In a March 27 letter, Chairman of the House Judiciary Committee Jim Jordan (R-Ohio) revealed that an IRS agent had visited the home of journalist Matt Taibbi on the very same day Taibbi testified before Congress.
The IRS visit to Taibbi’s personal residence was “unannounced and unprompted.”
The PDF of Jordan’s letter is here and the full text is below. Emphasis ours:
March 27, 2023
Dear Secretary Yellen and Commissioner Werfel:
The Select Subcommittee on the Weaponization of the Federal Government of the Committee on the Judiciary held a hearing on March 9, 2023, to examine the mounting evidence that the federal government pressured, coerced, and even directed technology companies to take certain actions related to digital content. The Committee recently learned that during this hearing, an Internal Revenue Service (IRS) agent visited, unannounced and unprompted, the home of one of the hearing witnesses, Matthew Taibbi, an independent journalist who has reported extensively on government abuse. In light of the hostile reaction to Mr. Taibbi’s reporting among left-wing activists, and the IRS’s history as a tool of government abuse, the IRS’s action could be interpreted as an attempt to intimidate a witness before Congress. We expect your full cooperation with our inquiry.
Mr. Taibbi joined fellow journalist Michael Shellenberger in testifying before the Select Subcommittee during its March 9 hearing. During the hearing, Mr. Taibbi described the serious government abuse on which he had been reporting and on which he testified to the Select Subcommittee. As he explained:
The original promise of the internet was that it might democratize the exchange of information globally. . . . What we found is in the [Twitter] files was a sweeping effort to reverse that promise and use machine learning and other tools to turn the internet into an instrument of censorship and social control. Unfortunately, our own government appears to be playing a lead role.
Mr. Taibbi later elaborated in an exchange with Representative Johnson about the magnitude of the scandal. He said:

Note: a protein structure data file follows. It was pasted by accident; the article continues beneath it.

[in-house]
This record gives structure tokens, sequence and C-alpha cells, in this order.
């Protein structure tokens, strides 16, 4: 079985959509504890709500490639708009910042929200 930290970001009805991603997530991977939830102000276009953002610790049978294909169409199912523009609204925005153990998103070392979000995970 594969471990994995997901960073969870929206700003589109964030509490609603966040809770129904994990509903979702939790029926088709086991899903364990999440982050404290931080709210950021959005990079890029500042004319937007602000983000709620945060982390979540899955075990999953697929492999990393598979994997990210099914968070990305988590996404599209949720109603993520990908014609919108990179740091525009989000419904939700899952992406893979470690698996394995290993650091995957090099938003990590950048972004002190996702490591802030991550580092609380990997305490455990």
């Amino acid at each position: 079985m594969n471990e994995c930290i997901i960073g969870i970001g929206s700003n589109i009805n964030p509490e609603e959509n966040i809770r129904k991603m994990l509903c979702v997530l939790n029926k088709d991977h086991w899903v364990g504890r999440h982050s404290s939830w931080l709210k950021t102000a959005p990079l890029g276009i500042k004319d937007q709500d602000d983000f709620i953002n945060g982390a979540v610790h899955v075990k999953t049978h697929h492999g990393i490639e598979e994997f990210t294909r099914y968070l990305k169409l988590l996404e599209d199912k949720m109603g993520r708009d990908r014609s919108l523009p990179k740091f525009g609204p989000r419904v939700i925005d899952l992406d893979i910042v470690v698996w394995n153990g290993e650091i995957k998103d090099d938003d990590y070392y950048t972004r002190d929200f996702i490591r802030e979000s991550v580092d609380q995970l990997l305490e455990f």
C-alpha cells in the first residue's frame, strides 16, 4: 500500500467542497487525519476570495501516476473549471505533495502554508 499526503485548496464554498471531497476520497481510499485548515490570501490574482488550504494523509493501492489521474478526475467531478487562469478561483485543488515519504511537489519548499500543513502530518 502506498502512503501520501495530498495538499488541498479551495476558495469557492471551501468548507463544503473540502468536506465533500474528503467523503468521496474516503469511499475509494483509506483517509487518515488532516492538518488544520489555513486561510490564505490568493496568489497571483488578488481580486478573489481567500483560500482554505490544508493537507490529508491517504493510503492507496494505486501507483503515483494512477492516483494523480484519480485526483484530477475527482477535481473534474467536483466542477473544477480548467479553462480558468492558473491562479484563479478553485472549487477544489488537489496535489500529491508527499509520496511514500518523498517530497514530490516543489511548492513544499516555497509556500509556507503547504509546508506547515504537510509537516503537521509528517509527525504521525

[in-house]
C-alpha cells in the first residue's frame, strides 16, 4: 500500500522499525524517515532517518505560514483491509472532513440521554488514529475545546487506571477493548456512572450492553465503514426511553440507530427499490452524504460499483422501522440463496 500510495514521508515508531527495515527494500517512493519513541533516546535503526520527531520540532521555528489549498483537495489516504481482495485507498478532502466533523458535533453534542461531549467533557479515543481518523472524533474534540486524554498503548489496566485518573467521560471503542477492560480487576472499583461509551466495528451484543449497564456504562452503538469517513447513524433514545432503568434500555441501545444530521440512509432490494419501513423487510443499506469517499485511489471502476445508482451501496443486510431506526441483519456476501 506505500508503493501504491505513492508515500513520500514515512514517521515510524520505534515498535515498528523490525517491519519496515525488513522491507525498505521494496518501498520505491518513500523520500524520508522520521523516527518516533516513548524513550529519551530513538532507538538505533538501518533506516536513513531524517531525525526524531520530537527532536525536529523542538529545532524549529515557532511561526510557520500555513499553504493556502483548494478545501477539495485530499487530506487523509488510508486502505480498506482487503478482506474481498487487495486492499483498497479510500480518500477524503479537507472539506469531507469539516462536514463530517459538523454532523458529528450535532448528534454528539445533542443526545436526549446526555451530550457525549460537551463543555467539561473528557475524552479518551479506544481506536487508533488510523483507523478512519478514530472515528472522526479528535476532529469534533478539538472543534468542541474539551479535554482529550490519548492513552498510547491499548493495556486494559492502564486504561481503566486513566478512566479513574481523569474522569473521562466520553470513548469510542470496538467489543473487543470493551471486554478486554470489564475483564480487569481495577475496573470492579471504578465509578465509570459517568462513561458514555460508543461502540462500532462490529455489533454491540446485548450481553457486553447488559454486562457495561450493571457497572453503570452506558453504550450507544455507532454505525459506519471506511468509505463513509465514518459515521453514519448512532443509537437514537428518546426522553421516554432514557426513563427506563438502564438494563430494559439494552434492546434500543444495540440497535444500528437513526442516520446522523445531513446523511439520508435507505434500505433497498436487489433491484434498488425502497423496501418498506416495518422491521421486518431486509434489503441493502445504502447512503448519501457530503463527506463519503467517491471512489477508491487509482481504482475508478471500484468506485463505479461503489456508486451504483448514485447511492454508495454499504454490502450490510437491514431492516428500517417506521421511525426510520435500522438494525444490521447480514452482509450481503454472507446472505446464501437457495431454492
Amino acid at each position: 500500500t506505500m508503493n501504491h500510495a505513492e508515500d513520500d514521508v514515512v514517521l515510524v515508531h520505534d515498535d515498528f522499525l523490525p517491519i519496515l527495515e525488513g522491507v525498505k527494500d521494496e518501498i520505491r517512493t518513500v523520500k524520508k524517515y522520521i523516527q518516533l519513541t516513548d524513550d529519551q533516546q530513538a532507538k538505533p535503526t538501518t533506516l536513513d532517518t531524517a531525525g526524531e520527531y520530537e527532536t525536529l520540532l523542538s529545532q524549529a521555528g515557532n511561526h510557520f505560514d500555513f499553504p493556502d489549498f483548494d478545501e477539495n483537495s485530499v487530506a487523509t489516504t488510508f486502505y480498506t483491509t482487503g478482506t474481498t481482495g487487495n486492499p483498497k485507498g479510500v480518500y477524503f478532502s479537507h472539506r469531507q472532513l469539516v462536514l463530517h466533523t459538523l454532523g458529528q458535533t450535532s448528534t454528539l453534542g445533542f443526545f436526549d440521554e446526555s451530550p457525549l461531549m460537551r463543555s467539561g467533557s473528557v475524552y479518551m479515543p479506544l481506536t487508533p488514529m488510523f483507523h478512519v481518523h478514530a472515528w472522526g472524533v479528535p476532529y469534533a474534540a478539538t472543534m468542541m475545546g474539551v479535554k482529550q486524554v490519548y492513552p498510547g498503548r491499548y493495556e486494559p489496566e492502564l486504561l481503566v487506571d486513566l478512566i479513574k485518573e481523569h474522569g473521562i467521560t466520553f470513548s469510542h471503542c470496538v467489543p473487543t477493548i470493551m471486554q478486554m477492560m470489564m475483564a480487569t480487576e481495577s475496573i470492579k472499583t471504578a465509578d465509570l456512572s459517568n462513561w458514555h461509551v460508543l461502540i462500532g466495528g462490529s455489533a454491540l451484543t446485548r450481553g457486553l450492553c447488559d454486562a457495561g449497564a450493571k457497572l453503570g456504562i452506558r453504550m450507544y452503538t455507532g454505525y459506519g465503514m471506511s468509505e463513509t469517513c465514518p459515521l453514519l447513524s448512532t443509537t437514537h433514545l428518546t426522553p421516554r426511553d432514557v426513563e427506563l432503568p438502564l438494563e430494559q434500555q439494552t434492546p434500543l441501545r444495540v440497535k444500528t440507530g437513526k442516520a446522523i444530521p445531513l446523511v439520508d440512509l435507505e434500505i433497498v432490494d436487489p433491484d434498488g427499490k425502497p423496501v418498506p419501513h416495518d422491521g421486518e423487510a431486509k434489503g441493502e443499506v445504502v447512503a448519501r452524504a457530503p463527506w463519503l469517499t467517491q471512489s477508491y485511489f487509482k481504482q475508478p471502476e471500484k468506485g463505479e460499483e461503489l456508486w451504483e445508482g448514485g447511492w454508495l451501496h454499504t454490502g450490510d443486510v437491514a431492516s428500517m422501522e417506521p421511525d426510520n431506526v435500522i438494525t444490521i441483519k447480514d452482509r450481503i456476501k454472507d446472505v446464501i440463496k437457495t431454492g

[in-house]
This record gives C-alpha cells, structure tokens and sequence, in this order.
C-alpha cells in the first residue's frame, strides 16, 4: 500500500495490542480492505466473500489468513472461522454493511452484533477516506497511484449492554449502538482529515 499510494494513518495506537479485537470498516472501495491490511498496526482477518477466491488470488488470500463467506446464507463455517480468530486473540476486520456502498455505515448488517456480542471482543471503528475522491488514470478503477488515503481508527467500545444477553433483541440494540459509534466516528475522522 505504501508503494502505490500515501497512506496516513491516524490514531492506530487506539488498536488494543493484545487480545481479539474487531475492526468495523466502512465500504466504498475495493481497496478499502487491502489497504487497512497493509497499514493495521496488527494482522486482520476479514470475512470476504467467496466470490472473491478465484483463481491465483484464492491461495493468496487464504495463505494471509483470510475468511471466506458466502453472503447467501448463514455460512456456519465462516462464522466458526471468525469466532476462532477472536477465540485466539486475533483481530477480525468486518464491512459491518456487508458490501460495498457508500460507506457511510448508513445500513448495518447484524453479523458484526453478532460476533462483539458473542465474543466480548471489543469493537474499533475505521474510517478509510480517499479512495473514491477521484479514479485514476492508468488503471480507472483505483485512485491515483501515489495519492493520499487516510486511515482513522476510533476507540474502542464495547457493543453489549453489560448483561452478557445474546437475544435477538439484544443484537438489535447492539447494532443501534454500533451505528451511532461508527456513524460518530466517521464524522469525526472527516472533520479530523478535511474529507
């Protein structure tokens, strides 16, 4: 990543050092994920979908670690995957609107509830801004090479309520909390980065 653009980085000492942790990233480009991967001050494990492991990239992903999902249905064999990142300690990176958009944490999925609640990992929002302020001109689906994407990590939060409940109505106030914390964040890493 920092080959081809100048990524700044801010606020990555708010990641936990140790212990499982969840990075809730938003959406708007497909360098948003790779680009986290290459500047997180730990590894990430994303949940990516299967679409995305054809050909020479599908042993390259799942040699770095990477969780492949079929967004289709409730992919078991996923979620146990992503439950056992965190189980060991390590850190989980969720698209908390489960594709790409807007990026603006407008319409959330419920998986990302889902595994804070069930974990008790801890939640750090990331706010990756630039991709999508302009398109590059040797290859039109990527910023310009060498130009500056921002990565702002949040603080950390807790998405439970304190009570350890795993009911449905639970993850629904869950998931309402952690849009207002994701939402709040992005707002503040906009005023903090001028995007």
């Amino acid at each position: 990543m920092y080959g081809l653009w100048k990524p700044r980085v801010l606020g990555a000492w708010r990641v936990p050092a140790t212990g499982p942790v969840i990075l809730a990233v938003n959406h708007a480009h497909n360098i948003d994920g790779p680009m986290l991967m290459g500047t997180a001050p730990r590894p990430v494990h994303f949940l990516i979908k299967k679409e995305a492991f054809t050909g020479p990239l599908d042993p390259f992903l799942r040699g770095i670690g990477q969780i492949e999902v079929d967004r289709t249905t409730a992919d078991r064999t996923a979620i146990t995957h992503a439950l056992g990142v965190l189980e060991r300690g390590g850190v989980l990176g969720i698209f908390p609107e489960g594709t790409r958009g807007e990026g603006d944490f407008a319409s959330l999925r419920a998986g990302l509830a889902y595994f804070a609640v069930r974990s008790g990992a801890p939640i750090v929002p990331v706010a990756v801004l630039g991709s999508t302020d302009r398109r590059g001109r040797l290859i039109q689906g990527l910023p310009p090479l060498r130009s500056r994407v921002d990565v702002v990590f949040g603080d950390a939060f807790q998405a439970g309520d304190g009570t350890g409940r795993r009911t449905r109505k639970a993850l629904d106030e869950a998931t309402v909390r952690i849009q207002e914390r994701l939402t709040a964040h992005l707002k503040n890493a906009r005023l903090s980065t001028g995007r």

“[T]his Twitter Files story and what we’re looking at now and what we’re investigating now . . . is by far the most serious thing that I’ve ever looked at, and it’s certainly the most grave story that I’ve ever worked on, personally.“
The Committee has learned that while Mr. Taibbi was describing his findings of government abuse and civil liberties violations, an IRS revenue officer appeared at Mr. Taibbi’s personal residence in New Jersey — leaving a note for Mr. Taibbi to call the IRS four days later. When Mr. Taibbi called the IRS, the IRS informed him that the reason for the visit was because his electronic 2018 and 2021 tax return filings had been rejected due to concerns of identity theft.
According to Mr. Taibbi, the IRS notified his accountant that the IRS had accepted his 2018 filing, and in the four-and-a-half years since then, the IRS has never notified Mr. Taibbi or his accountant of any issue with this return — until the day he was testifying before Congress. With respect to his 2021 return, the IRS rejected Mr. Taibbi’s electronic filing twice, even after his accountant filed with an IRS-provided pin number. In both cases, the IRS informed Mr. Taibbi after the agency visited his home that the problems were not “monetary”; in fact, the IRS apparently owed Mr. Taibbi a “considerable” tax return.
The circumstances surrounding the IRS’s unannounced and unprompted visit to Mr. Taibbi’s home, at the exact time that he was testifying to Congress about “the most serious” government abuse he has witnessed in his career as a journalist, are incredible. The IRS’s visit is all the more concerning in light of Mr. Taibbi’s assertions that the IRS informed him the problems were not “monetary” and he had never received any prior indication of any issues with his 2018 return. These facts demand a careful examination by the Committee to determine whether the visit was a thinly-veiled attempt to influence or intimidate a witness before Congress.
As the Committee continues to examine how to best protect Americans’ fundamental freedoms and to assist the Committee in its oversight, we ask that you please provide the following documents and information:
1. All documents and communications referring or relating to the IRS’s field visit to the residence of Matthew Taibbi on March 9, 2023;
2. All documents and communications between or among the IRS, Treasury Department, and any other Executive Branch entity referring or relating to Matthew Taibbi; and
3. All documents and communications sent or received by Revenue Officer [James Nelson] referring or relating to Matthew Taibbi.
Please produce all documents and information as soon as possible but no later than 5:00 p.m. on April 10, 2023. In addition, please treat these discovery obligations as ongoing and applicable to any information generated after receipt of this letter.
Pursuant to the Rules of the House of Representatives, the Committee on the Judiciary has jurisdiction to conduct oversight of matters concerning “civil liberties” to inform potential legislative reforms. In addition, H. Res. 12 authorized the Committee’s Select Subcommittee on the Weaponization of the Federal Government to investigate “issues related to the violation of the civil liberties of citizens of the United States.”
If you have any questions about this matter, please contact Committee staff at (202) 225-6906. Thank you for your prompt attention to this matter.